Sunday 23 October 2016

You may squabble, but growing up with a sibling should be treasured

Published 27/04/2014 | 02:30

Claire Byrne and fiance Gerry Scollan at 'Hairspray'
Claire Byrne and fiance Gerry Scollan at 'Hairspray'
Margaret Thatcher, and her twins Carol and Mark pictured in 1959. PA Photo.
Claire Byrne at RTE for her return to Prime Time following her maternity leave

Strictly speaking, it's none of my business how many children the lovely TV presenter Claire Byrne and her partner Gerry Scollan may have, or how they may space them.

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Yet, I somehow feel delighted that Ms Byrne, who will be 39 this summer, has announced that she is expecting her second child in the autumn.

She can now look forward to the hectic joy of being a mother to two children under the age of one: her first child, Patrick, was born just last October.

There is a lot to be said for having two children close together. Yes, it can make life frantic for the parents for a while, but as time goes by an economy-of-scale takes over, and it is easier to manage two babies, then two toddlers and then two young children of a similar age.

They can wear – more or less – the same clothes, one quickly inheriting from the next. They can learn to play together, eat together and go to sleep at the same time.

My eldest grand-daughter is just 17 months older than her little sister. Their mother said, very sensibly, when she was expecting the second baby so soon after the first: "They will never remember a time when the other wasn't around".

Sibling jealousy – that bugbear of child psychologists – usually arises only when the second child appears as a conscious intruder upon the first-born's existence.

Say you're five years old and suddenly there's a new baby – a rival in the cosmos of which you are the epicentre.

But if you're barely one when the sibling arrives, you hardly register the fact, and you grow up taking it for granted that there has always been a little brother or sister around.

So I would say that having two babies close together is perfectly sensible family planning. When Margaret Thatcher gave birth to twins, it was remarked that this was another typical example of her competence: two for the price of one made for more efficient use of resources!

To be sure, working mothers have to struggle with issues around maternity leave and child care, and I don't honestly think this is ever going to be different. But so long as you are having to make all these arrangements for one child, you might as well make them for two.

Families and individuals are in different circumstances, and plenty of women either only want one child, or only want one at a time, with several years' space in between.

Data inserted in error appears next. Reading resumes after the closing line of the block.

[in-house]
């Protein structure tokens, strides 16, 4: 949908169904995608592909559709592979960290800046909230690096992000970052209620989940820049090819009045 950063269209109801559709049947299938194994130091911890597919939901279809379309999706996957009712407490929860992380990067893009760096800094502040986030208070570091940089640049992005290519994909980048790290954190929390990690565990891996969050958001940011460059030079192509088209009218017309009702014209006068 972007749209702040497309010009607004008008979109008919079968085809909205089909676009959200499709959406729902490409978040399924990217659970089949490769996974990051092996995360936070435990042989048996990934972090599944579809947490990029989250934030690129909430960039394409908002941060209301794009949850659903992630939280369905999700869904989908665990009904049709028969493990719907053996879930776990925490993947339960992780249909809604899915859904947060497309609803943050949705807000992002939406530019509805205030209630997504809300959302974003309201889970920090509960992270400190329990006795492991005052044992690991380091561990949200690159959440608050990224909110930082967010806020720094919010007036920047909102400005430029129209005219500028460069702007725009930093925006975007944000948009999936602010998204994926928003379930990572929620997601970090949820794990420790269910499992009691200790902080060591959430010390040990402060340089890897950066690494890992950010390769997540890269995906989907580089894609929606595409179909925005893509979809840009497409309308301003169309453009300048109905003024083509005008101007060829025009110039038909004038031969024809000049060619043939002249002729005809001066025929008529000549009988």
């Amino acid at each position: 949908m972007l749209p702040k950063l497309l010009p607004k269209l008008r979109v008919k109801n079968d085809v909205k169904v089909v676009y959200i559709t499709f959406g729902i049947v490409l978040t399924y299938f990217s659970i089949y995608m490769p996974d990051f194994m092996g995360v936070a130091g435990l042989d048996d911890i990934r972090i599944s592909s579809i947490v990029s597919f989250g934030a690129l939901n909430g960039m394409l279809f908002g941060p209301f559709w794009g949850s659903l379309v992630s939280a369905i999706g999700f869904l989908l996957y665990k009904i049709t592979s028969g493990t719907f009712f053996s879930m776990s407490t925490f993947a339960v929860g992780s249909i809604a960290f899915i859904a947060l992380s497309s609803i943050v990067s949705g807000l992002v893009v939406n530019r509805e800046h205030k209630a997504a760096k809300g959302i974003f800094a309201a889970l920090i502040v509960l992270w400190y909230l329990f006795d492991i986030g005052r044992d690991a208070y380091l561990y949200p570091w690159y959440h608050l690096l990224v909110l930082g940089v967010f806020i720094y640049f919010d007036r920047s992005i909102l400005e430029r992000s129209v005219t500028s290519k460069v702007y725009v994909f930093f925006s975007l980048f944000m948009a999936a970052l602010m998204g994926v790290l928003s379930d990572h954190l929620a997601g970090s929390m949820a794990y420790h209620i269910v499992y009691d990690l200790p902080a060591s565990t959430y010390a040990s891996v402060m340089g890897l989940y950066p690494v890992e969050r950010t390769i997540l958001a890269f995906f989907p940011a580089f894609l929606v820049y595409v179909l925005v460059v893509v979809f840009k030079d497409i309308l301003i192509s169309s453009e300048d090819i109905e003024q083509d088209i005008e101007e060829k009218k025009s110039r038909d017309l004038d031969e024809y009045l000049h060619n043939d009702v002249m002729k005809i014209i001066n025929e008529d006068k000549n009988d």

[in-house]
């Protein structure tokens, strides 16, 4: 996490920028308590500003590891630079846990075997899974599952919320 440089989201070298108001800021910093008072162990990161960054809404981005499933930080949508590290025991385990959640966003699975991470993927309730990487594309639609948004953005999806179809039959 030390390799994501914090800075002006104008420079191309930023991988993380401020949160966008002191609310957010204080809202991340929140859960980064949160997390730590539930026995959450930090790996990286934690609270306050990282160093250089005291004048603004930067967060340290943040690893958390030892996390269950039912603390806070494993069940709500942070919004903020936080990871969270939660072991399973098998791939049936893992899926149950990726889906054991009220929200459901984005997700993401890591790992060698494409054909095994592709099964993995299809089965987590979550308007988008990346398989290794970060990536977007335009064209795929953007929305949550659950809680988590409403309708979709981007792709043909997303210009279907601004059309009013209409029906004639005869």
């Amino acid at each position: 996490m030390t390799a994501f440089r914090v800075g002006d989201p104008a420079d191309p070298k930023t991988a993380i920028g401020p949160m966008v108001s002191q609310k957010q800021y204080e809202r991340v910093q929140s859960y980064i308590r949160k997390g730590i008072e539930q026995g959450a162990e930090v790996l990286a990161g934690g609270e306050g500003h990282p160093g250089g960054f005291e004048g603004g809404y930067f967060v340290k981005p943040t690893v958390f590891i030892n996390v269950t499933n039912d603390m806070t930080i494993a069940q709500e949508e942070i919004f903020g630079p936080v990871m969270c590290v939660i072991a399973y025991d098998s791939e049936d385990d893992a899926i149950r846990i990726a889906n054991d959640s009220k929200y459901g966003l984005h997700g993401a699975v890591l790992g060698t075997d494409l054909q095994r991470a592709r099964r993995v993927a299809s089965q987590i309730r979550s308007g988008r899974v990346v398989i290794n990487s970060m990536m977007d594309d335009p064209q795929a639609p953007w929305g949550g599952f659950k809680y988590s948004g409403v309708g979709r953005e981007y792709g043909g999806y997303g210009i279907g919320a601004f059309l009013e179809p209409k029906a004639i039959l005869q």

I know a clutch of grandmothers whose own offspring have just one child and cannot see an opportunity to have another. What with budgets and shift work and the cost of nursery fees, frankly, they can't really afford a second.

Some women also feel that one child is as much as they can cope with, in terms of commitment and energy, and that's their decision. Many societies are now based on the one-child family model – in Italy, Spain and Greece, you will commonly see that: the family out walking on a Sunday, all focused on the adored only child.

And some couples can only have one child. Hillary Clinton has written in her autobiography how disappointed she was not to conceive a second baby – which illuminates her special joy that Chelsea, her one and only, is now expecting a baby herself.

Obviously, there are real benefits to having a sibling or siblings. I was very moved when my daughter-in- law said: "The best thing that my parents did for me was to give me siblings."

Growing up with a sibling, or siblings, is such a treasured experience, and I believe it greatly helps to form character, and even to develop negotiating skills.

When you share toys, and then swap them, you imbibe one of life's most necessary practical lessons – in the interchange of human relations, there has to be give and take.

This is not to diss only children who, anyway, have other advantages: they tend to be higher achievers and benefit from the full focus of parental attention.

And it would be wrong to characterise only children as likely to be selfish: I can think of many singletons who have plenty of innate generosity, flexibility, and understanding of the social skills which are often part of a sibling family.

But the sweetest thing about having siblings is that, usually (though not always: Joan Fontaine and Olivia de Havilland never mended their sibling quarrels), you grow ever closer to them as you journey through life.

Little brothers do fight, and teenage sisters do quarrel over who has stolen whose clothes or make-up, but later on, it's so rewarding to have a sibling or two. And it's the saddest thing in the world to lose them if they die before their time.

A friend of mine who lost two brothers in a short space of time said: "Your sibling is the only person who has known you all your life, once your parents have gone."

Sharing old memories with siblings becomes such a rewarding exercise in old age. I now have no siblings alive, and there isn't a day when I don't think about my wonderful brothers and my fabulous sister and wish, ardently, that I could call them back to life and talk in the old sweet way.

And that, too, is why I am so pleased for Claire Byrne having another baby. It will indeed, as she says, "be great company" for her son Patrick. And for the next 80 years or so.

Mary will be speaking at the Cork World Book Fest today at 4pm. See


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